FAB’s Q1 2023 net profit jumped 70 per cent year-on-year (YoY) to Dhs3.9bn, Emirates NBD’s net profit soared 119 per cent to Dhs6bn, ADCB reported a net profit of Dhs1.88bn, up 27 per cent YoY, DIB’s net profit rose by 12 per cent to Dhs1.51bn while Mashreq registered a net profit of Dhs1.6bn.

S&P Global said profitability at UAE banks has recovered to pre-pandemic levels mirroring the performance of their peers across the GCC region on the back of higher interest rates and stable cost of risk. The rating agency highlighted that efficiency in the UAE banking sector remains strong, but inflation will likely drive up operating costs.

“UAE banks are ‘strong, capitalisation is in good shape’ with higher return ratios,” according to Alvarez & Marsal. However, it remains to be seen if the banks will maintain the strong momentum experienced in the first quarter throughout the year.

The Central Bank of the UAE (CBUAE) raised key interest rates on its overnight deposit facility by 25 basis points to 5.15 per cent from 4.90 per cent after the US Federal Reserve (Fed) delivered its 10th consecutive hike in May. The apex lender maintained the rate applicable to borrowing short-term liquidity through all standing credit facilities at 50 basis points above the base rate.

Fed rate-hiking cycles and their almost full replication by CBUAE and other GCC central banks resulted in higher aggregate NIM for the banking sector. “UAE banks are adopting a pragmatic approach in reflecting the increase in interest rates for their clients so that they do not push the client to default,” says Dr Damak.
“We expect the overall impact of higher interest rates to be positive for the banking system.”

S&P Global Ratings said the UAE’s central bank has mirrored all of the US Federal Reserve’s interest rate hikes in 2022, a trend that is expected to continue in 2023, which would benefit the country’s banking sector.

UAE’s financial institutions have adequate capital overall and abundant liquidity, while their asset quality has improved modestly from pandemic-era peaks. Similarly, the pegging of the dirham to the US dollar all but eliminates foreign exchange risk, a most valuable trait in emerging markets (EM) at a time when faltering commodity prices present a risk to the EM FX asset class.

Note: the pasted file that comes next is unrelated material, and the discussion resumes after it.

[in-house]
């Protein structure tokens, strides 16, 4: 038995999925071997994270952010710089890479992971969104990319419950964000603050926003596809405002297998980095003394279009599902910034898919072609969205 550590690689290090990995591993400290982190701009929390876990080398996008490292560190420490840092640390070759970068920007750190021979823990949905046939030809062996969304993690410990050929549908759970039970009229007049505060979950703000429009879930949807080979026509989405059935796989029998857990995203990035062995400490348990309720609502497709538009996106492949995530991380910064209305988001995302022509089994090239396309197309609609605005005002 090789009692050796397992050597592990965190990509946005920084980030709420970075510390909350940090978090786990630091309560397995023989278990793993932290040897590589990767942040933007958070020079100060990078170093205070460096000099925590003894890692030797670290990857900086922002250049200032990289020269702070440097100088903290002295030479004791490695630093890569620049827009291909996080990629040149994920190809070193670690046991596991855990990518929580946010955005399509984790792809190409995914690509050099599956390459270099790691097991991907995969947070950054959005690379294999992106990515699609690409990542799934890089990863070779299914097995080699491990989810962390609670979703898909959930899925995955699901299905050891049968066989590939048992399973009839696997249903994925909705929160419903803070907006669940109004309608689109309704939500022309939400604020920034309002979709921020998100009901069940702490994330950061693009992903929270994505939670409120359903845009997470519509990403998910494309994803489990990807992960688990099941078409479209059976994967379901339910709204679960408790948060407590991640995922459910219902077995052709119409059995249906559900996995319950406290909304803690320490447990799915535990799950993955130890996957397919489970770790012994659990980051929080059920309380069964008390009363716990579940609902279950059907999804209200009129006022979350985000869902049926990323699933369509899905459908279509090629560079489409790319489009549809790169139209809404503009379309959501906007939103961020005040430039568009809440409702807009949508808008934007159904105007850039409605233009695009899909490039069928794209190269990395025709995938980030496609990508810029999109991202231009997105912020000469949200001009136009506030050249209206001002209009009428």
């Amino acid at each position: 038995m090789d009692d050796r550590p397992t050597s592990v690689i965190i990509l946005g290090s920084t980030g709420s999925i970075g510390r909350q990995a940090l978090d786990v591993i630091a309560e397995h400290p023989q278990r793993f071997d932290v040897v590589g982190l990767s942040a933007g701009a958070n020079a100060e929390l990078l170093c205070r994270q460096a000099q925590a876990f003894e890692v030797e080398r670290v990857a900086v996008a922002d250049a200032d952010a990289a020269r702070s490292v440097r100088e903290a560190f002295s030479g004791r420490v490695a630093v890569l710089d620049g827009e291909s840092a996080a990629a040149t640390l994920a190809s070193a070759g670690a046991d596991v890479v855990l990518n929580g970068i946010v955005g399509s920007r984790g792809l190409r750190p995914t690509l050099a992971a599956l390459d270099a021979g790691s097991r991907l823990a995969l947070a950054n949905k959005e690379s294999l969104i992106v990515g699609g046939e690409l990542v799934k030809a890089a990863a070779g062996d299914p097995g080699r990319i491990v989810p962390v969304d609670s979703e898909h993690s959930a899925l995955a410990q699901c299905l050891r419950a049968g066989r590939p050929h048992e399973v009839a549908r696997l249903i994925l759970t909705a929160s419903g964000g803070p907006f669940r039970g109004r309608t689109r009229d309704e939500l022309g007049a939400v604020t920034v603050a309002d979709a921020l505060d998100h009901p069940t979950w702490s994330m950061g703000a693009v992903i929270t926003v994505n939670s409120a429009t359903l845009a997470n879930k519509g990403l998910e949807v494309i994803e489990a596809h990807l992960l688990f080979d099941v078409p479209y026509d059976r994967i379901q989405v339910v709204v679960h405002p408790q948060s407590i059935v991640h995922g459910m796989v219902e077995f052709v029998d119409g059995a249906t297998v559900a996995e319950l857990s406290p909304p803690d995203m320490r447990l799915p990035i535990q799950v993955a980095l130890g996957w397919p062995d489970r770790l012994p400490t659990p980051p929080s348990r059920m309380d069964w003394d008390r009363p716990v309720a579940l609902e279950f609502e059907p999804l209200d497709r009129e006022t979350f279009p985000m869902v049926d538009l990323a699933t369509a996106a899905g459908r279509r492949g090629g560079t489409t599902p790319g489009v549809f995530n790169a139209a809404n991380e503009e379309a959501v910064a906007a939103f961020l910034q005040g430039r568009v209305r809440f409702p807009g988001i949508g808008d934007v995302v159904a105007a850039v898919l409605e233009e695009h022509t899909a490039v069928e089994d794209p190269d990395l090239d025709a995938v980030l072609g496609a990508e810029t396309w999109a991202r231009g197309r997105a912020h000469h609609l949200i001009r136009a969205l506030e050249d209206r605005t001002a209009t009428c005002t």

Digital banking

The UAE banking sector is at a pivotal moment. Faced with changing consumer expectations, emerging technologies and new business models, banks are implementing digital strategies now to help them prepare for an artificial intelligence-powered banking ecosystem of the future.

Mainstream banks in the UAE were already at the forefront of innovation and digitalisation well before the pandemic. Most incumbent banks in the country have made significant strides in recent years to overhaul their digital strategies in a bid to not only counter the threat posed by challenger banks but also to streamline operating costs as customers turn away from branch-based banking in favour of smartphone-based alternatives.

“The great leap in digital banking adoption was achieved in line with the strategic vision of the UAE central bank, which is characterised by its proactive approach in setting the framework to keep abreast with the latest technologies and support for the banking sector in developing innovative solutions,” Jamal Saleh, director general of the UBF said in an address at a banking technology summit in Dubai.

Greenfield banks vs Neobanks

Mashreq trimmed its nationwide branch network from 34 in 2019 to just 10 this year. The Dubai-based bank is one of several UAE traditional lenders that operates ‘digital spinoffs’ offerings with its consumer-facing Neo and business-focused NeoBiz.

According to Dr Damak, “Banks have been cutting their branch network significantly and diverting the business to electronic channels.” He believes that the payment and money transfer business is being disrupted by neobanks and other fintech firms and traditional banks such as Mashreq have set up speedboats, greenfield banks or digital attackers to maintain a competitive edge and reduce operating costs.

Emirates NBD launched Liv., a digital-exclusive bank for millennials, in 2017. Building on this success, the bank unveiled E20 in 2019, a digital bank that caters to the needs of small and medium-sized enterprises. DIB also introduced its digital spinoff rabbit in December 2021. The Shariah-compliant lender’s digital banking platform, which is aimed at serving the banking need of tech-savvy customers, offers current accounts, globally accepted debit cards as well as payments and money transfer services.